It took three straight runs inside the 8-yard line but Wilson finally managed to punch in his second TD on a 1-yard plunge to give Reynolds another lead, but South Medford’s big-play ability with junior Austin Boster pulled things even again after his leaping 47-yard catch set up a 1-yard TD dive by Bottero.
The Panthers appeared to have finally gained the upper hand when Boster hauled in a 32-yard TD pass to give his team a 21-14 lead with 48 seconds remaining in the first half.
That all was negated moments later, however, when Reynolds senior Kehdon Fletcher took the ensuing kickoff through traffic, shedding tacklers at every turn before ultimately being pulled down at the South Medford 1-yard line. Wilson capped the drive with his third TD run with 25 seconds remaining to make it 21-all at the break.
“Just the momentum going into halftime with that was huge,” Aldred said of the pivotal kick return. “Instead of going down by a touchdown, we’re going in tied, with the momentum and with the ball in the second half. It was unbelievably huge for us.”
Still, South Medford was able to shake that off to build a 28-21 lead on a 1-yard, fourth-down dive by senior Cole Boster seven minutes into the third quarter.
But as the Raiders were able to do all night, Wilson found a few seams and had his team in scoring position less than two minutes later, with D’Andre Katz doing the honors this time around on a 6-yard TD run to make it 28-27 after a missed extra-point attempt.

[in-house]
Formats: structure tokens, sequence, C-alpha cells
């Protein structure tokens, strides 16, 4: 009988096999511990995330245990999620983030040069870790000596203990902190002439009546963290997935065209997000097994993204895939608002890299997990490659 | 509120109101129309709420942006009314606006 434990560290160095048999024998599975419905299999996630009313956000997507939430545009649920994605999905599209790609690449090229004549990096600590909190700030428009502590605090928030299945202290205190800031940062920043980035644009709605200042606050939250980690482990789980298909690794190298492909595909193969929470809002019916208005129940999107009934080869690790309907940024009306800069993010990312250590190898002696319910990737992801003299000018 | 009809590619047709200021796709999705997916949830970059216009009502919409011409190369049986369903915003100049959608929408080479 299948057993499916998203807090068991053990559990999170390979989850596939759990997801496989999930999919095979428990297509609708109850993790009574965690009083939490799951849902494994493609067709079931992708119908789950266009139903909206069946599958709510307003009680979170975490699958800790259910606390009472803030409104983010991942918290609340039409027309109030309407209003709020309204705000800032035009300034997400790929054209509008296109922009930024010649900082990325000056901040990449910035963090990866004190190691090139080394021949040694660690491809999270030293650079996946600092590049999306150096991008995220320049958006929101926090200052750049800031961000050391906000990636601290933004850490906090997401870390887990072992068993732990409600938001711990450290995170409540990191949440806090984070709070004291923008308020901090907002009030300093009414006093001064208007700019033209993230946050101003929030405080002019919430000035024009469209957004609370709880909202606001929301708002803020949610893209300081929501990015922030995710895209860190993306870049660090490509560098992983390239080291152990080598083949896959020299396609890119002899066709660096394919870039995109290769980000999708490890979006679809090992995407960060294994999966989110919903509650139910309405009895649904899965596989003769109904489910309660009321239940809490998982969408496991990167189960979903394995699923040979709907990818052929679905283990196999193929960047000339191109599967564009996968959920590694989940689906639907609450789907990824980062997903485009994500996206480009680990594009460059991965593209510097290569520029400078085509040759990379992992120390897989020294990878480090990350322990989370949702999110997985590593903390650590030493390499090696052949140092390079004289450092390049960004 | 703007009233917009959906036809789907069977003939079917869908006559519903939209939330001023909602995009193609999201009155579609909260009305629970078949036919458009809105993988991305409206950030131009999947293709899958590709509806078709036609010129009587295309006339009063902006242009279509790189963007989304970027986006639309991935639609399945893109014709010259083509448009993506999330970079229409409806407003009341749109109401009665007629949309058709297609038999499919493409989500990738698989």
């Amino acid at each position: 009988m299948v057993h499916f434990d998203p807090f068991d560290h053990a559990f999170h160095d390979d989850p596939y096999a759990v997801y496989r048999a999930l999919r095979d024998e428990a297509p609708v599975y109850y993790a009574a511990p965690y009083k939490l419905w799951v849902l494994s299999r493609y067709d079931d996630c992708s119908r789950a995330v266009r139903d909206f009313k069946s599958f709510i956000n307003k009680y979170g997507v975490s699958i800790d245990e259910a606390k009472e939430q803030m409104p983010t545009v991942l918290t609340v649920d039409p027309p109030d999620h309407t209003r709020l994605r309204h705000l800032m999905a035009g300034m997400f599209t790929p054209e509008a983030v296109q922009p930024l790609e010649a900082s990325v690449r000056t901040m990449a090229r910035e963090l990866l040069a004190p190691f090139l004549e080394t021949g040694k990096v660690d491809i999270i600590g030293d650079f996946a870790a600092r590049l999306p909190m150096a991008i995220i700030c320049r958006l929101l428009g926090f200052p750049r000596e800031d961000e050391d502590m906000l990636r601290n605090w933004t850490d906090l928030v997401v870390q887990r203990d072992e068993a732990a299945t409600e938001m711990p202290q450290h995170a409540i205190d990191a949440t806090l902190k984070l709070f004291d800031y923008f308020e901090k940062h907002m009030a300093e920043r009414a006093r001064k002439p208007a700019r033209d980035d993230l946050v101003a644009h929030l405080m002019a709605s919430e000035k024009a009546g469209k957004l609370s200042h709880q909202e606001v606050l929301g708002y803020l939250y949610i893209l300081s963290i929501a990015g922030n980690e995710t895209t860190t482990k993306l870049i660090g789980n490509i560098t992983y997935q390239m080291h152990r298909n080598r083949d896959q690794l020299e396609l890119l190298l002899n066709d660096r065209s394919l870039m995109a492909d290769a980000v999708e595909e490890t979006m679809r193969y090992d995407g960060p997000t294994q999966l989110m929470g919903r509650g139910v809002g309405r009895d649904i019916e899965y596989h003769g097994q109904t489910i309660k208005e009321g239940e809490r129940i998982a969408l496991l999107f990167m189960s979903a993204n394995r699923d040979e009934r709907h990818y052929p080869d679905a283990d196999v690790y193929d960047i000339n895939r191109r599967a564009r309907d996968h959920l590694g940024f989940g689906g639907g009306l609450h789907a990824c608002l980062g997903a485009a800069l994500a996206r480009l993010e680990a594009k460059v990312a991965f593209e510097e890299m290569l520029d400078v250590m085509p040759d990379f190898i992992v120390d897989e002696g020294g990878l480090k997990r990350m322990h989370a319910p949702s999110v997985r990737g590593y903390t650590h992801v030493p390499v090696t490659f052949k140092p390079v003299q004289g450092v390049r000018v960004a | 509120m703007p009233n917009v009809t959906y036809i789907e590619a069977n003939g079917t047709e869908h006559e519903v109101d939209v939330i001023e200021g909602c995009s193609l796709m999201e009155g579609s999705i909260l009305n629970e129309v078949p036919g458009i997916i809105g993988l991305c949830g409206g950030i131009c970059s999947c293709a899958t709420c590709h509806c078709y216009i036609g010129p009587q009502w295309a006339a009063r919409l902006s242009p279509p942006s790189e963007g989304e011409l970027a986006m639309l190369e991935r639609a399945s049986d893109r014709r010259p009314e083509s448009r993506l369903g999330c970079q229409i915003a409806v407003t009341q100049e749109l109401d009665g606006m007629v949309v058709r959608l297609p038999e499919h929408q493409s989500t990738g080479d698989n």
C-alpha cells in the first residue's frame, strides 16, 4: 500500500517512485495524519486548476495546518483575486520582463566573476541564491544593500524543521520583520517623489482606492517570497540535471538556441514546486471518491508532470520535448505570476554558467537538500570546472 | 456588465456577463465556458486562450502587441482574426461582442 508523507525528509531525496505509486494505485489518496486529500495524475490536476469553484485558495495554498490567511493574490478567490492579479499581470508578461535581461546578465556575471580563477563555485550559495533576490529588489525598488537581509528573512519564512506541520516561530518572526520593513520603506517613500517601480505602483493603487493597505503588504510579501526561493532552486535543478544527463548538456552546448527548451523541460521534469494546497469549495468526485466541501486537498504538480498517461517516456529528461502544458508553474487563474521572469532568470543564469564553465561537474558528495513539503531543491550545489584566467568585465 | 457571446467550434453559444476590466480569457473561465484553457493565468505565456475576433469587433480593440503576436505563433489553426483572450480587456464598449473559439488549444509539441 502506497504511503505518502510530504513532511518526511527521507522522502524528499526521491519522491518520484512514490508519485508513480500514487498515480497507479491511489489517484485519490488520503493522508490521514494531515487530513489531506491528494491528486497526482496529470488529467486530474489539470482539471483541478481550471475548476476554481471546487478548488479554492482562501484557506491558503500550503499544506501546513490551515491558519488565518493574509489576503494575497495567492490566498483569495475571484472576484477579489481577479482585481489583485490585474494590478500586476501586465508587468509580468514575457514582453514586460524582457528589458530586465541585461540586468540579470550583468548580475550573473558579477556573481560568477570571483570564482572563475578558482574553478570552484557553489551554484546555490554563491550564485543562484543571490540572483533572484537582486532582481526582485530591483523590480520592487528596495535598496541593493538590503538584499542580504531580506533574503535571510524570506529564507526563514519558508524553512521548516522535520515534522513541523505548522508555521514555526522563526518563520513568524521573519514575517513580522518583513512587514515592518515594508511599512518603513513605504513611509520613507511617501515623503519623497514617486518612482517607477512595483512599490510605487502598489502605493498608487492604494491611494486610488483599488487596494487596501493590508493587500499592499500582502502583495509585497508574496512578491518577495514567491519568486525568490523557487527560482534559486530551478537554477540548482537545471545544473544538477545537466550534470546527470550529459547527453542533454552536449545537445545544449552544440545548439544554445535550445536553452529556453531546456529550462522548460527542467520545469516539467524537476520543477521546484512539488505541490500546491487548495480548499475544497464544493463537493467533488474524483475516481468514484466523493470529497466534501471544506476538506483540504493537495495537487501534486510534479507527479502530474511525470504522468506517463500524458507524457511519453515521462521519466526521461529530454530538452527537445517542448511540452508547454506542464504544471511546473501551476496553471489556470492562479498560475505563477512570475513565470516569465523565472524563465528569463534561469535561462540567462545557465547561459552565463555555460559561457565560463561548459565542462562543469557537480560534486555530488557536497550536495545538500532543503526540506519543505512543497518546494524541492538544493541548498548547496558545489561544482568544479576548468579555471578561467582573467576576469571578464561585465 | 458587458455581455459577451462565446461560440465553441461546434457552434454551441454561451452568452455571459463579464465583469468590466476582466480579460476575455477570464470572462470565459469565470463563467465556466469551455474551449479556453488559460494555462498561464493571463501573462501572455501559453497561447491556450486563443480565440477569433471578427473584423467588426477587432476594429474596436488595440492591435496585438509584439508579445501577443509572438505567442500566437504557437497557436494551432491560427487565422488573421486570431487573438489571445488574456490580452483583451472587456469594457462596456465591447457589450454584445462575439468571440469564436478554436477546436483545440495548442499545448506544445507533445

South Medford essentially lost the services of Austin Boster thereafter after he reinjured his ankle and was hampered on the rest of his routes. With the running game limited — senior Terrence Butler needed 22 carries to total 85 yards — and Bottero (8-for-19 passing) in long-distance passing downs for the most part, the Panthers didn’t really threaten to score over the final 15 minutes.
“We tried to find ways to run the ball and they were just very physical up front for us,” said Singler. “They brought a lot of pressure with their inside linebackers on run-throughs and stuff and we didn’t handle that real well either.”
“We scored our average of 28 points,” he added. “We’re not a high-scoring team, we just rely on basically our defense to give us good field position and our special teams to do the same. We just couldn’t muster enough points tonight.”
A fake punt pulled off by Fletcher set the stage for Reynolds to seize its comeback effort, and Wilson essentially did all the rest as he carried a pair of defenders into the end zone for the go-ahead score.
“He’s an unbelievable kid,” said Aldred. “He’s got an incredible work ethic and you obviously see what he can do on a football field. He’s a tremendous young man and the fact that he’s only a sophomore? His future is very bright.”
The feeling on the home sideline, however, was not as luminous.
“We tried our hardest, I know I tried my hardest and I know everybody else gave their all too,” said Campbell. “I think we came in with the wrong mindset originally and it just didn’t happen. I think we came in with the mindset that they only have a few dudes and underestimated a lot of them. And with a win like last week (35-0 over crosstown rival North Medford), that happens to teams, you get feeling too good.”